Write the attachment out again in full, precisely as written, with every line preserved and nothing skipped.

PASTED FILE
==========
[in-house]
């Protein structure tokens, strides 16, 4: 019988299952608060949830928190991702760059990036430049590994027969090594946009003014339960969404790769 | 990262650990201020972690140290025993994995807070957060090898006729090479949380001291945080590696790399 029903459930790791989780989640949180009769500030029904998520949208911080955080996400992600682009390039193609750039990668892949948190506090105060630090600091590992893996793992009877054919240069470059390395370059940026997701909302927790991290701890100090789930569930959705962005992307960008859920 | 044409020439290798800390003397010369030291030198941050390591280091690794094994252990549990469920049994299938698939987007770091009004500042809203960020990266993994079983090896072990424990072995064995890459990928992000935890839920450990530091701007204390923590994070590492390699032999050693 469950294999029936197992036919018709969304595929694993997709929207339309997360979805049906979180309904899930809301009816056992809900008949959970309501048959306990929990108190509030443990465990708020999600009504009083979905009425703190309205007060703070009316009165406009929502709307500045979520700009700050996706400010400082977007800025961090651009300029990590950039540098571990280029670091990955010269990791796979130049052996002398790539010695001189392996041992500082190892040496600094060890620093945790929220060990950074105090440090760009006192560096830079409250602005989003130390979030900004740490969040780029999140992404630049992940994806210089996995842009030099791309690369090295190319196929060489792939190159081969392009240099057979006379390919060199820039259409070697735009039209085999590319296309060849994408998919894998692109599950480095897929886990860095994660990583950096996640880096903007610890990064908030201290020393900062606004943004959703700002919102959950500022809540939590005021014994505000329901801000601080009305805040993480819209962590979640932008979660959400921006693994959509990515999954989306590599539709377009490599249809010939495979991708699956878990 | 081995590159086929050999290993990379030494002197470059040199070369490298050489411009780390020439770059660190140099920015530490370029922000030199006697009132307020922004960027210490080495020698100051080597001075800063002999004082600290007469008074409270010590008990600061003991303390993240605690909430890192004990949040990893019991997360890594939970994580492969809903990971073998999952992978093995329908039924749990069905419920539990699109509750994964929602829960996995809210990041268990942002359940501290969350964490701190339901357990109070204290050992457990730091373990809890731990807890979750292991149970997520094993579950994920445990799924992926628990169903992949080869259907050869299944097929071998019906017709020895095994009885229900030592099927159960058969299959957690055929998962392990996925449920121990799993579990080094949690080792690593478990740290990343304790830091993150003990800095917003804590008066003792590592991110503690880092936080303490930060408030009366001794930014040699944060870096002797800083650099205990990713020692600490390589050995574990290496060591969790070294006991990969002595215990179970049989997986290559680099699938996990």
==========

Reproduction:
[in-house]
């Protein structure tokens, strides 16, 4: 019988299952608060949830928190991702760059990036430049590994027969090594946009003014339960969404790769 | 990262650990201020972690140290025993994995807070957060090898006729090479949380001291945080590696790399 029903459930790791989780989640949180009769500030029904998520949208911080955080996400992600682009390039193609750039990668892949948190506090105060630090600091590992893996793992009877054919240069470059390395370059940026997701909302927790991290701890100090789930569930959705962005992307960008859920 | 044409020439290798800390003397010369030291030198941050390591280091690794094994252990549990469920049994299938698939987007770091009004500042809203960020990266993994079983090896072990424990072995064995890459990928992000935890839920450990530091701007204390923590994070590492390699032999050693 469950294999029936197992036919018709969304595929694993997709929207339309997360979805049906979180309904899930809301009816056992809900008949959970309501048959306990929990108190509030443990465990708020999600009504009083979905009425703190309205007060703070009316009165406009929502709307500045979520700009700050996706400010400082977007800025961090651009300029990590950039540098571990280029670091990955010269990791796979130049052996002398790539010695001189392996041992500082190892040496600094060890620093945790929220060990950074105090440090760009006192560096830079409250602005989003130390979030900004740490969040780029999140992404630049992940994806210089996995842009030099791309690369090295190319196929060489792939190159081969392009240099057979006379390919060199820039259409070697735009039209085999590319296309060849994408998919894998692109599950480095897929886990860095994660990583950096996640880096903007610890990064908030201290020393900062606004943004959703700002919102959950500022809540939590005021014994505000329901801000601080009305805040993480819209962590979640932008979660959400921006693994959509990515999954989306590599539709377009490599249809010939495979991708699956878990 | 081995590159086929050999290993990379030494002197470059040199070369490298050489411009780390020439770059660190140099920015530490370029922000030199006697009132307020922004960027210490080495020698100051080597001075800063002999004082600290007469008074409270010590008990600061003991303390993240605690909430890192004990949040990893019991997360890594939970994580492969809903990971073998999952992978093995329908039924749990069905419920539990699109509750994964929602829960996995809210990041268990942002359940501290969350964490701190339901357990109070204290050992457990730091373990809890731990807890979750292991149970997520094993579950994920445990799924992926628990169903992949080869259907050869299944097929071998019906017709020895095994009885229900030592099927159960058969299959957690055929998962392990996925449920121990799993579990080094949690080792690593478990740290990343304790830091993150003990800095917003804590008066003792590592991110503690880092936080303490930060408030009366001794930014040699944060870096002797800083650099205990990713020692600490390589050995574990290496060591969790070294006991990969002595215990179970049989997986290559680099699938996990």